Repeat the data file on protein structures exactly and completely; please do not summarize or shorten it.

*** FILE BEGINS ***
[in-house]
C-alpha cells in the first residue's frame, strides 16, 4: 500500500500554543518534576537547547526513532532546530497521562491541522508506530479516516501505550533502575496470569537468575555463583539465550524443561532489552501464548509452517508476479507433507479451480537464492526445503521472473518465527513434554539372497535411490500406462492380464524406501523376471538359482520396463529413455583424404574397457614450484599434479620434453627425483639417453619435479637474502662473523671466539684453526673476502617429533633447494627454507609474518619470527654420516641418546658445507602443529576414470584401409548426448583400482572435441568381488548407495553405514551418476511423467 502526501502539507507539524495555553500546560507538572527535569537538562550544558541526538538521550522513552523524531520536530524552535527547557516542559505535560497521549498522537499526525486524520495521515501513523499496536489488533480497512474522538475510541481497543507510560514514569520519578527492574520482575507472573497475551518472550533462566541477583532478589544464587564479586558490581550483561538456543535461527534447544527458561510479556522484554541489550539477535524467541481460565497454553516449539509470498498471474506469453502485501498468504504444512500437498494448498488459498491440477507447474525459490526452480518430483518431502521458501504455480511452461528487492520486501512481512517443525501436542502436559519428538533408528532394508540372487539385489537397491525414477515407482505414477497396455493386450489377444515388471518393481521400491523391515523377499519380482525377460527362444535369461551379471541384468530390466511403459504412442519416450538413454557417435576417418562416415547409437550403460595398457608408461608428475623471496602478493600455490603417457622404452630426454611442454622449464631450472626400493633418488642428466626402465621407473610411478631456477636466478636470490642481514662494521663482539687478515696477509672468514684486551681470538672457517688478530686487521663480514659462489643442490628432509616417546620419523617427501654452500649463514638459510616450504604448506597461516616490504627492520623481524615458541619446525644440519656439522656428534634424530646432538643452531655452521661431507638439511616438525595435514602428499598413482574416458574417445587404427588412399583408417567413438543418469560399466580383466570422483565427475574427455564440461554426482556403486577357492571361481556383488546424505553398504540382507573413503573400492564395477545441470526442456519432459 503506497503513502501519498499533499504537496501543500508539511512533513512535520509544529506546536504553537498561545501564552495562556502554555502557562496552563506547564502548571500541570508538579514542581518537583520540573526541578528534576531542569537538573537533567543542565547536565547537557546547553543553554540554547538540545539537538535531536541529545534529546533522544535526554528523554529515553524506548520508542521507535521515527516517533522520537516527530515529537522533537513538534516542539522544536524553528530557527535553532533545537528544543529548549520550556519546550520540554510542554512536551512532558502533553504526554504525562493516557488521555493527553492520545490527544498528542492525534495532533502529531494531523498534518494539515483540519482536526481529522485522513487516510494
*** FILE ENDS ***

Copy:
[in-house]
C-alpha cells in the first residue's frame, strides 16, 4: 500500500500554543518534576537547547526513532532546530497521562491541522508506530479516516501505550533502575496470569537468575555463583539465550524443561532489552501464548509452517508476479507433507479451480537464492526445503521472473518465527513434554539372497535411490500406462492380464524406501523376471538359482520396463529413455583424404574397457614450484599434479620434453627425483639417453619435479637474502662473523671466539684453526673476502617429533633447494627454507609474518619470527654420516641418546658445507602443529576414470584401409548426448583400482572435441568381488548407495553405514551418476511423467 502526501502539507507539524495555553500546560507538572527535569537538562550544558541526538538521550522513552523524531520536530524552535527547557516542559505535560497521549498522537499526525486524520495521515501513523499496536489488533480497512474522538475510541481497543507510560514514569520519578527492574520482575507472573497475551518472550533462566541477583532478589544464587564479586558490581550483561538456543535461527534447544527458561510479556522484554541489550539477535524467541481460565497454553516449539509470498498471474506469453502485501498468504504444512500437498494448498488459498491440477507447474525459490526452480518430483518431502521458501504455480511452461528487492520486501512481512517443525501436542502436559519428538533408528532394508540372487539385489537397491525414477515407482505414477497396455493386450489377444515388471518393481521400491523391515523377499519380482525377460527362444535369461551379471541384468530390466511403459504412442519416450538413454557417435576417418562416415547409437550403460595398457608408461608428475623471496602478493600455490603417457622404452630426454611442454622449464631450472626400493633418488642428466626402465621407473610411478631456477636466478636470490642481514662494521663482539687478515696477509672468514684486551681470538672457517688478530686487521663480514659462489643442490628432509616417546620419523617427501654452500649463514638459510616450504604448506597461516616490504627492520623481524615458541619446525644440519656439522656428534634424530646432538643452531655452521661431507638439511616438525595435514602428499598413482574416458574417445587404427588412399583408417567413438543418469560399466580383466570422483565427475574427455564440461554426482556403486577357492571361481556383488546424505553398504540382507573413503573400492564395477545441470526442456519432459 503506497503513502501519498499533499504537496501543500508539511512533513512535520509544529506546536504553537498561545501564552495562556502554555502557562496552563506547564502548571500541570508538579514542581518537583520540573526541578528534576531542569537538573537533567543542565547536565547537557546547553543553554540554547538540545539537538535531536541529545534529546533522544535526554528523554529515553524506548520508542521507535521515527516517533522520537516527530515529537522533537513538534516542539522544536524553528530557527535553532533545537528544543529548549520550556519546550520540554510542554512536551512532558502533553504526554504525562493516557488521555493527553492520545490527544498528542492525534495532533502529531494531523498534518494539515483540519482536526481529522485522513487516510494